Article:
Macy’s stores to start slowly re-opening next week but CEO warns retailer will emerge ‘a smaller company’

April 30, 2020, 7:30 PM UTC

Finally some relief from the coronavirus crisis is coming for Macy’s.

The department store chain said on Thursday that it will begin reopening stores on Monday, starting with 68 locations of its 500 namesake stores, gradually ramping up from there. The company expects all stores will be open in some manner by mid-June, depending on what local authorities allow and the trajectory of the pandemic. (The company also operates Bloomingdale’s and Bluemercury.)

Macy’s chief executive officer Jeff Gennette warned investors that it will be slow going at first, saying on a virtual business update that some stores might get only 20% of normal sales volume in the first week, perhaps 25% the week after, with the timing of the return to business as usual unknowable.

“We’re going to be smaller, we’re going to be more levered but we have a path forward,” Gennette told Fortune. Macy’s had already been planning to shrink to bolster its turnaround, saying in February it would close 125 stores and expected a slight sales decline this year.

But the pandemic is accelerating that. As a non-essential retailer, Macy’s stores have been closed since mid-March, prompting the country’s largest department store chain to furlough 130,000 store employees, tap a credit line, slash salaries, and cut its capital spending by half.

“Our business model was not built not sustain the full closure of our stores for an extended period of time,” said Gennette.

Still, there have been bright spots for Macy’s. Gennette said e-commerce sales had been strong in April after a muted March, with beauty products and home furnishings, along with furniture, turning in better than expected numbers. Apparel, particularly dressier clothing, has taken a big hit. Macy’s rang up $6 billion in sales last year, making it a top 10 online retailer.

What’s more, its investments to connect stores and e-commerce has mitigated some of the pain: Early this month, some 230 Macy’s stores were partially open to allow staff to use store merchandise to fill online orders. That’s now up to 466. This will reduce how much Macy’s ultimately has to mark down and will speed up merchandise changeover for the summer and back-to-school seasons.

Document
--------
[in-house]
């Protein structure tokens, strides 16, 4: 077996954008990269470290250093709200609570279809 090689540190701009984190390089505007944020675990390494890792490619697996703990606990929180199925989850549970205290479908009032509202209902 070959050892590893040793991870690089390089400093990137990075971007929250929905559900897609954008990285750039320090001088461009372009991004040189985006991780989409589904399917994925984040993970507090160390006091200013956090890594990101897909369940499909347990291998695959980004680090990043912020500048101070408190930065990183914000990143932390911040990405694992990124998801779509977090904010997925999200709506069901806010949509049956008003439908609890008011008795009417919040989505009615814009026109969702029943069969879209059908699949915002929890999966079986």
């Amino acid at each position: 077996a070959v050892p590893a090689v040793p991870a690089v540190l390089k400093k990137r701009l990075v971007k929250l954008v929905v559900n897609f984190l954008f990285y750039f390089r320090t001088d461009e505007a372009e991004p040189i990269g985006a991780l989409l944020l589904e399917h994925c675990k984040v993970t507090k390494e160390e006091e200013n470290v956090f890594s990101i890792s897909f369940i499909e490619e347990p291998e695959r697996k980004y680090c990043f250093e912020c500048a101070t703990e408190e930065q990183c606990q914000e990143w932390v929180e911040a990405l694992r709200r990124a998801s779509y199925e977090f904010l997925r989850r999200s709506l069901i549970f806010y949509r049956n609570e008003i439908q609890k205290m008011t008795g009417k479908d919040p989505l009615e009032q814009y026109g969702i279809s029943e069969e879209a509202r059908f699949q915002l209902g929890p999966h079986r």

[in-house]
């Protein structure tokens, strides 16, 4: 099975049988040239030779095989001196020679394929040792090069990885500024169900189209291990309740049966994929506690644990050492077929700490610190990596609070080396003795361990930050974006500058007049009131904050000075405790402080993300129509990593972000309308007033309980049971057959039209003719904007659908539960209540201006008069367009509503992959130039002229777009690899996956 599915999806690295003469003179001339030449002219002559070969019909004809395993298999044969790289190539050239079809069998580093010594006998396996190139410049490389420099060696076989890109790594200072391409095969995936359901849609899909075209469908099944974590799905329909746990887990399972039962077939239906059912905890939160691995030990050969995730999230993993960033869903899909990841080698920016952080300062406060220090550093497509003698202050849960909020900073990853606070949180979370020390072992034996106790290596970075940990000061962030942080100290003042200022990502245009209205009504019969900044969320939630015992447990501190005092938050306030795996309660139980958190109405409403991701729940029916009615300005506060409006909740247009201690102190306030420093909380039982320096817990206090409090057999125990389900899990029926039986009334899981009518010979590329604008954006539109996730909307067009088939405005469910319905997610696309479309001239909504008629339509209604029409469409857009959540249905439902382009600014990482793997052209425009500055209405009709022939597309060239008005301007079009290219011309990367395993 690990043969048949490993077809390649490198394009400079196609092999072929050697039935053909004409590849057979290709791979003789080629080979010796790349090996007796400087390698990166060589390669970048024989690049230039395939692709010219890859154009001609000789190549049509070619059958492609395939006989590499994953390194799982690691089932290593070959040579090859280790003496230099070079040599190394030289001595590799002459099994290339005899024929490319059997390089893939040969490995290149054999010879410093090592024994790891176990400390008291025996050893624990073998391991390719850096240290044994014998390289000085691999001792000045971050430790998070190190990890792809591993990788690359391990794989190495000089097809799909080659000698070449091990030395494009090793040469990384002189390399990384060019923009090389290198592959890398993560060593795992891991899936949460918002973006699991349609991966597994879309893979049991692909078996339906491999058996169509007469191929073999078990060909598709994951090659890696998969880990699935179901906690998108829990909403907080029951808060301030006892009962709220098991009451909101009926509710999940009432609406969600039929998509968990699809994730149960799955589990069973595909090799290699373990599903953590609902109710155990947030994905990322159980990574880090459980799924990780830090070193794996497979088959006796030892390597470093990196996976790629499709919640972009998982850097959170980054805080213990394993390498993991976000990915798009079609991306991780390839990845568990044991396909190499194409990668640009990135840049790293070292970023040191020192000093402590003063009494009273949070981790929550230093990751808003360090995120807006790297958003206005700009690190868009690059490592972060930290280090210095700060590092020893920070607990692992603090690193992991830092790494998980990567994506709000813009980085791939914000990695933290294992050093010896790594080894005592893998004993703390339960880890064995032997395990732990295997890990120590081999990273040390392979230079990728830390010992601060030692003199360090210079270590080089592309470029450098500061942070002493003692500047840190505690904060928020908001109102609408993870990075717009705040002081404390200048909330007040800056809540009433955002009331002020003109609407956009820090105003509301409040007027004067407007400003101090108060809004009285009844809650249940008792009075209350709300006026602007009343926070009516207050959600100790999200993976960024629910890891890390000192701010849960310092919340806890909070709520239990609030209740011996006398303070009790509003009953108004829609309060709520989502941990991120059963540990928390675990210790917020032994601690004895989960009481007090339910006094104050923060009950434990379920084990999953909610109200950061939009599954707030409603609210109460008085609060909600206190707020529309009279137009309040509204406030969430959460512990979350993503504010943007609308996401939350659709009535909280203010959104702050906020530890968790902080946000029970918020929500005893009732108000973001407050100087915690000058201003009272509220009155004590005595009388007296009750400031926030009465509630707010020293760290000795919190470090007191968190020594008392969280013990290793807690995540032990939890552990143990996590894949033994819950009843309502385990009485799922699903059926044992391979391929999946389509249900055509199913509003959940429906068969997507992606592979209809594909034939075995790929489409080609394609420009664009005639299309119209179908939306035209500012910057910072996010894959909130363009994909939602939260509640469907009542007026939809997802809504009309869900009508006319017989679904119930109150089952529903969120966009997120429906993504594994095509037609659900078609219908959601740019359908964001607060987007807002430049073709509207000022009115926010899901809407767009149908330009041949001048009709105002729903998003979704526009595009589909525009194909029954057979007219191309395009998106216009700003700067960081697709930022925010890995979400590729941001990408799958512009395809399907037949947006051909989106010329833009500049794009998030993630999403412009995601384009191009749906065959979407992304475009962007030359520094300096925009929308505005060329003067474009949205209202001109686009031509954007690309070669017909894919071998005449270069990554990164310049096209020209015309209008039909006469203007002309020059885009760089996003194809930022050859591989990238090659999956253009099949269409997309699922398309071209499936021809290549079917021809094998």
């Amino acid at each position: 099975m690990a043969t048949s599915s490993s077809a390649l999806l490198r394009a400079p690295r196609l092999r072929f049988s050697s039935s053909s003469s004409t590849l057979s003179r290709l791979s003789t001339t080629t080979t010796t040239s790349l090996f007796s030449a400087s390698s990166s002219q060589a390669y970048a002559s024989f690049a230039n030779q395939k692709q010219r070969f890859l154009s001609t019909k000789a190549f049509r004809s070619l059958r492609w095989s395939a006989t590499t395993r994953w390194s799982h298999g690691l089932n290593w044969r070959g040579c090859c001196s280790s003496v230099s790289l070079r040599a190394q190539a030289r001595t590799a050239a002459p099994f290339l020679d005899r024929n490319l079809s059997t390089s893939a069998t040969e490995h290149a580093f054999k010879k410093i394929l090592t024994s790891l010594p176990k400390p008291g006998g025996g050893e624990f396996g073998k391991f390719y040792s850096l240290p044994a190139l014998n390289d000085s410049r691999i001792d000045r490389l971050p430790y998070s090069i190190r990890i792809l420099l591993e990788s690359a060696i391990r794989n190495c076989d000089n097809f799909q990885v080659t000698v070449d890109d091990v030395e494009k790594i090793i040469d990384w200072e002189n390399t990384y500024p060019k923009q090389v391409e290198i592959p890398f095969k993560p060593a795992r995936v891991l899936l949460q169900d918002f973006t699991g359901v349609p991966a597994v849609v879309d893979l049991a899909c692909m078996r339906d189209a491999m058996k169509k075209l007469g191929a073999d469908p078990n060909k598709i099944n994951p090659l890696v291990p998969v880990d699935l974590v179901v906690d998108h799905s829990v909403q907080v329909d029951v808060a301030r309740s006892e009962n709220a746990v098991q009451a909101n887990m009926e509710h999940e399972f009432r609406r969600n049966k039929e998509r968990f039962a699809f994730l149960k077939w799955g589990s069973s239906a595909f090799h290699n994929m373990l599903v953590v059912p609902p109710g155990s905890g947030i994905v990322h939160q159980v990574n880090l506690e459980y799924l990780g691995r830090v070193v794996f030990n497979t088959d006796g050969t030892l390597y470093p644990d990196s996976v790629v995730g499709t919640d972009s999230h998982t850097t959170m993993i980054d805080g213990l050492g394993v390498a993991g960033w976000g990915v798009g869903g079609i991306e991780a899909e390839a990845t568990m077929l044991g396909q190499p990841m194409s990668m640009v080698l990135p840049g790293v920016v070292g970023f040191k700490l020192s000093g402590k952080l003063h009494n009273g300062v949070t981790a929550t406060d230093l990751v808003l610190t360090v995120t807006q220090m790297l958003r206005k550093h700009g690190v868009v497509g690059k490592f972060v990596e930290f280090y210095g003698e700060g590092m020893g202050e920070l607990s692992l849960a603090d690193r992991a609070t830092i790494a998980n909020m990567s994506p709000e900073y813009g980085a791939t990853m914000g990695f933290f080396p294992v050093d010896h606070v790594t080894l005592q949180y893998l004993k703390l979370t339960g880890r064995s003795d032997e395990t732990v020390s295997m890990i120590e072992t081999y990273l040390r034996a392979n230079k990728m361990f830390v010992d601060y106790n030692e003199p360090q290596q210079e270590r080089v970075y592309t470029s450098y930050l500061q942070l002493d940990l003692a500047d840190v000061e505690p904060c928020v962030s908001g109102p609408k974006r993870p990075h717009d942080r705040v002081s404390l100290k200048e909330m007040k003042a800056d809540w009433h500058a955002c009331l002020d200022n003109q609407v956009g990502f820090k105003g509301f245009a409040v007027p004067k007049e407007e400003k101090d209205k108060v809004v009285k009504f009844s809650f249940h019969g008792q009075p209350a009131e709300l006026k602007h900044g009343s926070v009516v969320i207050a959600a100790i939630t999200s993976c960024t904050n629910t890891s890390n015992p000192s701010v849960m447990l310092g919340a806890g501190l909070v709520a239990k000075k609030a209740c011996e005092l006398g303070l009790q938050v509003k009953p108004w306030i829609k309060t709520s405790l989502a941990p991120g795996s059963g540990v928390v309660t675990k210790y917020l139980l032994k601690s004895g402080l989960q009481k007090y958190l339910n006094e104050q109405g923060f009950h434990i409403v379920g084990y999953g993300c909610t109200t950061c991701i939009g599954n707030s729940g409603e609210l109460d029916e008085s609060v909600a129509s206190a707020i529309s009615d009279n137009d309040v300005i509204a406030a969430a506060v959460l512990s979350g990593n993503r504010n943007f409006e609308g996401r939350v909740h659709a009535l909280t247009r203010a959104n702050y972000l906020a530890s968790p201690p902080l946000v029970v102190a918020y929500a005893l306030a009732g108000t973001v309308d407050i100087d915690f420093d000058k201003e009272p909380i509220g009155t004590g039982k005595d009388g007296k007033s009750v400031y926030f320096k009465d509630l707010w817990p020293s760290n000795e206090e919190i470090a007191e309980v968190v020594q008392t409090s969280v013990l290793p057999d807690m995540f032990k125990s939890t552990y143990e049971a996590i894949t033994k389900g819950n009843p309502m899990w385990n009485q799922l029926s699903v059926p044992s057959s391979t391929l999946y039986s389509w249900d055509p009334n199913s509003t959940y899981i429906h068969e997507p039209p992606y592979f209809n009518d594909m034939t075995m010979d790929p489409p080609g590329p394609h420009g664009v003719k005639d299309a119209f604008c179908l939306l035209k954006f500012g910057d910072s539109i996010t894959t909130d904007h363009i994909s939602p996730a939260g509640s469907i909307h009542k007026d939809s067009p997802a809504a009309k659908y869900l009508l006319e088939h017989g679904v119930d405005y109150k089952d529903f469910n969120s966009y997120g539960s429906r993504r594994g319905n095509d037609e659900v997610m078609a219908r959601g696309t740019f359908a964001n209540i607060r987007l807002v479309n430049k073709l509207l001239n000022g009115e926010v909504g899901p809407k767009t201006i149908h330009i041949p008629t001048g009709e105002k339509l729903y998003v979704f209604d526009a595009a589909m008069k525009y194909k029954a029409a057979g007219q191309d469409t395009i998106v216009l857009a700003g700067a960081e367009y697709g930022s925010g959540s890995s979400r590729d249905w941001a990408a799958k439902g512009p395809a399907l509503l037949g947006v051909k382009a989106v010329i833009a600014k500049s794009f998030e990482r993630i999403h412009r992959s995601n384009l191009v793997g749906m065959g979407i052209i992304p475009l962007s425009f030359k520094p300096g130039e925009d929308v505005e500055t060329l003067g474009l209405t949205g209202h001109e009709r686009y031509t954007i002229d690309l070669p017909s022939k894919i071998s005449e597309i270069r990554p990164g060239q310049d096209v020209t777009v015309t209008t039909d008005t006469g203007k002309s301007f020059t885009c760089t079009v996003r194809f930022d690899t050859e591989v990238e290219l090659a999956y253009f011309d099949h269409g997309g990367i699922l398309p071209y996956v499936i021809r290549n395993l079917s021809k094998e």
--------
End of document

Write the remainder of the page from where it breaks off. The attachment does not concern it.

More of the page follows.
Macy’s has also set up 100 stores to offer curbside pickup, an option that has preserved sales at other retailers such as Target, Petco, and Home Depot.

The first group of stores set to re-open will be in states where shelter in place orders are lifted, namely Texas, Georgia, South Carolina, Tennessee, and Oklahoma. Another batch will reopen on May 11.

But that’s not to say stores will reopen as they were. Some might only be open to offer curbside pickup, in-store pickup, or both. They will all have reduced hours and staffing levels at first. And they are likely to only be partially open with big areas of the stores off limits, depending on the store.

And they will look different: There will be plexiglass barriers at cash registers, no fitting rooms, beauty consultations will be no-touch, and anyone trying on jewelry will have to sanitize their hands. Macy’s has no intention of requiring shoppers to wear masks.

In February, Macy’s announced a turnaround plan that included store remodels and trying out new store formats. But many of those plans are on hold as Macy’s looks to preserve cash while its basic business returns to some semblance of normalcy.

“I do believe that all of our stores will open at some point,” said Gennette “But we don’t want to get ahead of our skiis.”

More must-read retail coverage from Fortune:

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Restaurants are converting their spaces into retail stores to ride out the pandemic
—The outdoor industry’s crucial spring season will be its most challenging in years
—Listen to Leadership Next, a Fortune podcast examining the evolving role of CEO
—WATCH: The ugly toll COVID-19 has taken on retail

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